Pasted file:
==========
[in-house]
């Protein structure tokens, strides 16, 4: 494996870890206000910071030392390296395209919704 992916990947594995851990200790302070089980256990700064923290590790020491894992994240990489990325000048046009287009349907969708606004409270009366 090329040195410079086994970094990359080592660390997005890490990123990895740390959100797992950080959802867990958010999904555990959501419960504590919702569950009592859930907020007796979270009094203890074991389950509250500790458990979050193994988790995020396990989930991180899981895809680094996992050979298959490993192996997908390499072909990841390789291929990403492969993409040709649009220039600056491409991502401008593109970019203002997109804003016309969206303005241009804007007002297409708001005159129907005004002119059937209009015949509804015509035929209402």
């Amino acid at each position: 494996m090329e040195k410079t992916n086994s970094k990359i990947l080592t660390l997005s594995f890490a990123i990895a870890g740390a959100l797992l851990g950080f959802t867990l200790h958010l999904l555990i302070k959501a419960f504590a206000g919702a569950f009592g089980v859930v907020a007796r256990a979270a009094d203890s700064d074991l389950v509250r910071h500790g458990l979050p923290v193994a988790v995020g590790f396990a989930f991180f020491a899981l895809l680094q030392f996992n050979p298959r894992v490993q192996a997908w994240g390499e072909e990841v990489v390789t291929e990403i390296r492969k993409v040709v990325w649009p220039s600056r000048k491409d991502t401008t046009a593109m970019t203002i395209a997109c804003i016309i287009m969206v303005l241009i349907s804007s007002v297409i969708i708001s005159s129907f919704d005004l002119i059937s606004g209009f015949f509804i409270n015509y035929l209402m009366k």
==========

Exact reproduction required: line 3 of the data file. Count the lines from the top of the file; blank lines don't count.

């Amino acid at each position: 494996m090329e040195k410079t992916n086994s970094k990359i990947l080592t660390l997005s594995f890490a990123i990895a870890g740390a959100l797992l851990g950080f959802t867990l200790h958010l999904l555990i302070k959501a419960f504590a206000g919702a569950f009592g089980v859930v907020a007796r256990a979270a009094d203890s700064d074991l389950v509250r910071h500790g458990l979050p923290v193994a988790v995020g590790f396990a989930f991180f020491a899981l895809l680094q030392f996992n050979p298959r894992v490993q192996a997908w994240g390499e072909e990841v990489v390789t291929e990403i390296r492969k993409v040709v990325w649009p220039s600056r000048k491409d991502t401008t046009a593109m970019t203002i395209a997109c804003i016309i287009m969206v303005l241009i349907s804007s007002v297409i969708i708001s005159s129907f919704d005004l002119i059937s606004g209009f015949f509804i409270n015509y035929l209402m009366k």